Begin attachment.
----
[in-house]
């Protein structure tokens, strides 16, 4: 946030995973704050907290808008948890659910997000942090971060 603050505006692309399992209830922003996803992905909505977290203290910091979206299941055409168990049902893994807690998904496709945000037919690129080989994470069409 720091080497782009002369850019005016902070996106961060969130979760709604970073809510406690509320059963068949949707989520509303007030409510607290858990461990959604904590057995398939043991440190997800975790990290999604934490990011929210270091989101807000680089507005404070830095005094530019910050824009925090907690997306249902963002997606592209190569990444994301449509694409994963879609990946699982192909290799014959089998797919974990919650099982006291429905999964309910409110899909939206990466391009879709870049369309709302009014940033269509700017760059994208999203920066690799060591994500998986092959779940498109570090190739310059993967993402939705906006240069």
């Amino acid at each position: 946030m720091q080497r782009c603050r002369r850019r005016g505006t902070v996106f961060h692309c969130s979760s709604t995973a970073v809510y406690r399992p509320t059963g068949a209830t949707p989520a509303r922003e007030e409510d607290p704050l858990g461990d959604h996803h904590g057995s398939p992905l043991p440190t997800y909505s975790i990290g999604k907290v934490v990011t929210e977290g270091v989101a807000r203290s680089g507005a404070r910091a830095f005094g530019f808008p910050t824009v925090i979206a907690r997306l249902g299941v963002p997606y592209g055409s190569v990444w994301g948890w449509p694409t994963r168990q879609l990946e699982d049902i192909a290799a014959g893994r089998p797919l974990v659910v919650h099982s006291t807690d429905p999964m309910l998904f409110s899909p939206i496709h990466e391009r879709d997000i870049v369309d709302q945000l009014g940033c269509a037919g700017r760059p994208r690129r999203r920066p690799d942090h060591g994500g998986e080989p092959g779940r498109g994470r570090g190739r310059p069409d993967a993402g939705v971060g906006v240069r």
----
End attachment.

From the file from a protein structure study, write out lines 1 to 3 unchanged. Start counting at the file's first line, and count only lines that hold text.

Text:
[in-house]
């Protein structure tokens, strides 16, 4: 946030995973704050907290808008948890659910997000942090971060 603050505006692309399992209830922003996803992905909505977290203290910091979206299941055409168990049902893994807690998904496709945000037919690129080989994470069409 720091080497782009002369850019005016902070996106961060969130979760709604970073809510406690509320059963068949949707989520509303007030409510607290858990461990959604904590057995398939043991440190997800975790990290999604934490990011929210270091989101807000680089507005404070830095005094530019910050824009925090907690997306249902963002997606592209190569990444994301449509694409994963879609990946699982192909290799014959089998797919974990919650099982006291429905999964309910409110899909939206990466391009879709870049369309709302009014940033269509700017760059994208999203920066690799060591994500998986092959779940498109570090190739310059993967993402939705906006240069």
């Amino acid at each position: 946030m720091q080497r782009c603050r002369r850019r005016g505006t902070v996106f961060h692309c969130s979760s709604t995973a970073v809510y406690r399992p509320t059963g068949a209830t949707p989520a509303r922003e007030e409510d607290p704050l858990g461990d959604h996803h904590g057995s398939p992905l043991p440190t997800y909505s975790i990290g999604k907290v934490v990011t929210e977290g270091v989101a807000r203290s680089g507005a404070r910091a830095f005094g530019f808008p910050t824009v925090i979206a907690r997306l249902g299941v963002p997606y592209g055409s190569v990444w994301g948890w449509p694409t994963r168990q879609l990946e699982d049902i192909a290799a014959g893994r089998p797919l974990v659910v919650h099982s006291t807690d429905p999964m309910l998904f409110s899909p939206i496709h990466e391009r879709d997000i870049v369309d709302q945000l009014g940033c269509a037919g700017r760059p994208r690129r999203r920066p690799d942090h060591g994500g998986e080989p092959g779940r498109g994470r570090g190739r310059p069409d993967a993402g939705v971060g906006v240069r």